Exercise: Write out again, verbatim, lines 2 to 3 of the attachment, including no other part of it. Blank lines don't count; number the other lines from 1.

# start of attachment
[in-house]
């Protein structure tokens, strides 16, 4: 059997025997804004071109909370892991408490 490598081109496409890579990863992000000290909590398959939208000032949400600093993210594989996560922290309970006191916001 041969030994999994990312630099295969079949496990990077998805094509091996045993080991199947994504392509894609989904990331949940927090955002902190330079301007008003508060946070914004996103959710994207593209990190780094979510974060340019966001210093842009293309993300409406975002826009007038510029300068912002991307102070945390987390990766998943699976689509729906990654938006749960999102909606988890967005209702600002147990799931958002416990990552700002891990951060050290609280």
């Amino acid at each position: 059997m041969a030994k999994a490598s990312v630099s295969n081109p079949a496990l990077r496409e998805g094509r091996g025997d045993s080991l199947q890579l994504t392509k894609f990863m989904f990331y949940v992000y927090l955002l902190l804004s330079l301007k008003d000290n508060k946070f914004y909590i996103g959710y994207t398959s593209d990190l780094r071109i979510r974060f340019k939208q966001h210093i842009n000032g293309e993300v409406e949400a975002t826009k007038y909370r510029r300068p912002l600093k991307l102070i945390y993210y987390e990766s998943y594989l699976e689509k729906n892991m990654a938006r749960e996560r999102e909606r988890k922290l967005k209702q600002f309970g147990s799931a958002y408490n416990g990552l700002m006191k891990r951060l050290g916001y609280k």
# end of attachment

């Protein structure tokens, strides 16, 4: 059997025997804004071109909370892991408490 490598081109496409890579990863992000000290909590398959939208000032949400600093993210594989996560922290309970006191916001 041969030994999994990312630099295969079949496990990077998805094509091996045993080991199947994504392509894609989904990331949940927090955002902190330079301007008003508060946070914004996103959710994207593209990190780094979510974060340019966001210093842009293309993300409406975002826009007038510029300068912002991307102070945390987390990766998943699976689509729906990654938006749960999102909606988890967005209702600002147990799931958002416990990552700002891990951060050290609280």
């Amino acid at each position: 059997m041969a030994k999994a490598s990312v630099s295969n081109p079949a496990l990077r496409e998805g094509r091996g025997d045993s080991l199947q890579l994504t392509k894609f990863m989904f990331y949940v992000y927090l955002l902190l804004s330079l301007k008003d000290n508060k946070f914004y909590i996103g959710y994207t398959s593209d990190l780094r071109i979510r974060f340019k939208q966001h210093i842009n000032g293309e993300v409406e949400a975002t826009k007038y909370r510029r300068p912002l600093k991307l102070i945390y993210y987390e990766s998943y594989l699976e689509k729906n892991m990654a938006r749960e996560r999102e909606r988890k922290l967005k209702q600002f309970g147990s799931a958002y408490n416990g990552l700002m006191k891990r951060l050290g916001y609280k």